United States Announces Settlement with YMCA of Metro Chicago to Ensure Compliance with Americans with Disabilities Act
CHICAGO — The United States Attorney’s Office today announced a settlement with the YMCA of Metro Chicago to resolve a complaint of discrimination filed on behalf of a child with type 1 diabetes.
The settlement agreement requires the YMCA of Metro Chicago to administer the emergency medicine glucagon to program enrollees with diabetes who have requested it. Glucagon is a potentially lifesaving treatment for hypoglycemia (low blood sugar). It is pre-measured and injectable and is intended to be administered to unconscious or unresponsive individuals by properly trained laypersons.
The settlement agreement also requires the YMCA of Metro Chicago to adopt and implement a comprehensive policy on diabetes management.
The settlement agreement was announced by Zachary T. Fardon, United States Attorney for the Northern District of Illinois.
The U.S. Attorney’s Office received a discrimination complaint on behalf of a nine-year-old girl with type 1 diabetes who participates on a YMCA swim team. The girl has been prescribed glucagon injections for use in the rare event that she develops severe hypoglycemia and cannot self-administer diabetes treatment. The YMCA of Metro Chicago initially refused to administer glucagon. As a result, the girl could not participate on the YMCA swim team without being accompanied by a family member who could administer glucagon in an emergency.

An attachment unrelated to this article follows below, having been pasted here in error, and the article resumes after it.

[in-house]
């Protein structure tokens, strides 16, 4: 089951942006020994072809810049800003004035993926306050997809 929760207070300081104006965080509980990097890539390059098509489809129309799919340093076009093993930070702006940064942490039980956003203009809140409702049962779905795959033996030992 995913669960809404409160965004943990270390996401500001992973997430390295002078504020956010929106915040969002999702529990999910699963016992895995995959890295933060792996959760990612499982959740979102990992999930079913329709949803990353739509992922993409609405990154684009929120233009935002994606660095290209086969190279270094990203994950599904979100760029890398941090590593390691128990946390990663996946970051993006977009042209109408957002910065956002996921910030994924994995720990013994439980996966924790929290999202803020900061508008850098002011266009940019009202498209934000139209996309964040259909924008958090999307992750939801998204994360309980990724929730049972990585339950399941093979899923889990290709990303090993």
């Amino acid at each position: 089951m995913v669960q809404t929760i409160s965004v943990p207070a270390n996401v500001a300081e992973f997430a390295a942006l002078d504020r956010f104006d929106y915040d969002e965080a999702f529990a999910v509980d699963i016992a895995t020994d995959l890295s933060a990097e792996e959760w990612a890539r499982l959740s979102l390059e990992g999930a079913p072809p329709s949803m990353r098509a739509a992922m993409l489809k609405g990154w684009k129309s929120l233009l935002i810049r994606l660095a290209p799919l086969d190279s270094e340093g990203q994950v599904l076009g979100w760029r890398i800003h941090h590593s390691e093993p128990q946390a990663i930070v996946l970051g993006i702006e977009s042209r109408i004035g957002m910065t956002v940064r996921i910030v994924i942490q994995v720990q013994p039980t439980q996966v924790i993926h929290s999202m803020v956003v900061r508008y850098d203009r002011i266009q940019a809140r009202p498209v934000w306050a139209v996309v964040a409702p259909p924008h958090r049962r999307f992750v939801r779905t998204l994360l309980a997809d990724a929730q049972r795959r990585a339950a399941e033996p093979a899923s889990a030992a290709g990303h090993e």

An investigation by the U.S. Attorney’s Office concluded that the YMCA of Metro Chicago discriminated against the girl by denying her, on the basis of disability, the opportunity to participate in the program, and by failing to make reasonable modifications in its policies regarding the administration of medication.
The YMCA of Metro Chicago denied the allegations of discrimination and made no admission of liability in this matter. Nevertheless, to ensure full compliance with the Americans with Disabilities Act, the YMCA of Metro Chicago agreed to implement a comprehensive training program and establish several other procedures to afford individuals with disabilities, including diabetes, an equal opportunity to participate in its services.
The settlement agreement became effective on Dec. 21, 2016. Although the United States agreed not to presently institute a civil action alleging discrimination under the ADA, it may review the YMCA of Metro Chicago’s compliance with the settlement at any time during the two-year duration of the agreement. If the government believes the agreement has been violated, it reserved the right to institute a civil action in the appropriate U.S. District Court to enforce the agreement.
The government is represented by Assistant U.S. Attorney Virginia Hancock.